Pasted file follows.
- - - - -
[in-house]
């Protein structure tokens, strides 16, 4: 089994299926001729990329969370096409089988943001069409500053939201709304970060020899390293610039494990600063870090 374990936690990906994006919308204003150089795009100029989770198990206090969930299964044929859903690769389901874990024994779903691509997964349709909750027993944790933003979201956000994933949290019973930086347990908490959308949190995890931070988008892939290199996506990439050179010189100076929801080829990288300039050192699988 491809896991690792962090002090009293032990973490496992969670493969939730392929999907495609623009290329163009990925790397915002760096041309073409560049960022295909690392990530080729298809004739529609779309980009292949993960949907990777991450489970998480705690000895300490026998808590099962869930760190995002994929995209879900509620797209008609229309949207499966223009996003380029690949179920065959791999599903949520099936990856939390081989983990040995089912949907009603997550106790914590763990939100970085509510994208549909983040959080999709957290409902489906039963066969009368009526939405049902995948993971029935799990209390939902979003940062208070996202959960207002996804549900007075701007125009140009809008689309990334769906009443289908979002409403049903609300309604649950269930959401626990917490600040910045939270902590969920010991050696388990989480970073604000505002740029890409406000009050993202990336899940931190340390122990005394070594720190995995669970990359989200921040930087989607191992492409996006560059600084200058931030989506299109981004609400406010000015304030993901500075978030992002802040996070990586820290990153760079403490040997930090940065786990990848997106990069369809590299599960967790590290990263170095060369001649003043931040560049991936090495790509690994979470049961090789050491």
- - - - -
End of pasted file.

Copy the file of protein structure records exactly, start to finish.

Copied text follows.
[in-house]
């Protein structure tokens, strides 16, 4: 089994299926001729990329969370096409089988943001069409500053939201709304970060020899390293610039494990600063870090 374990936690990906994006919308204003150089795009100029989770198990206090969930299964044929859903690769389901874990024994779903691509997964349709909750027993944790933003979201956000994933949290019973930086347990908490959308949190995890931070988008892939290199996506990439050179010189100076929801080829990288300039050192699988 491809896991690792962090002090009293032990973490496992969670493969939730392929999907495609623009290329163009990925790397915002760096041309073409560049960022295909690392990530080729298809004739529609779309980009292949993960949907990777991450489970998480705690000895300490026998808590099962869930760190995002994929995209879900509620797209008609229309949207499966223009996003380029690949179920065959791999599903949520099936990856939390081989983990040995089912949907009603997550106790914590763990939100970085509510994208549909983040959080999709957290409902489906039963066969009368009526939405049902995948993971029935799990209390939902979003940062208070996202959960207002996804549900007075701007125009140009809008689309990334769906009443289908979002409403049903609300309604649950269930959401626990917490600040910045939270902590969920010991050696388990989480970073604000505002740029890409406000009050993202990336899940931190340390122990005394070594720190995995669970990359989200921040930087989607191992492409996006560059600084200058931030989506299109981004609400406010000015304030993901500075978030992002802040996070990586820290990153760079403490040997930090940065786990990848997106990069369809590299599960967790590290990263170095060369001649003043931040560049991936090495790509690994979470049961090789050491």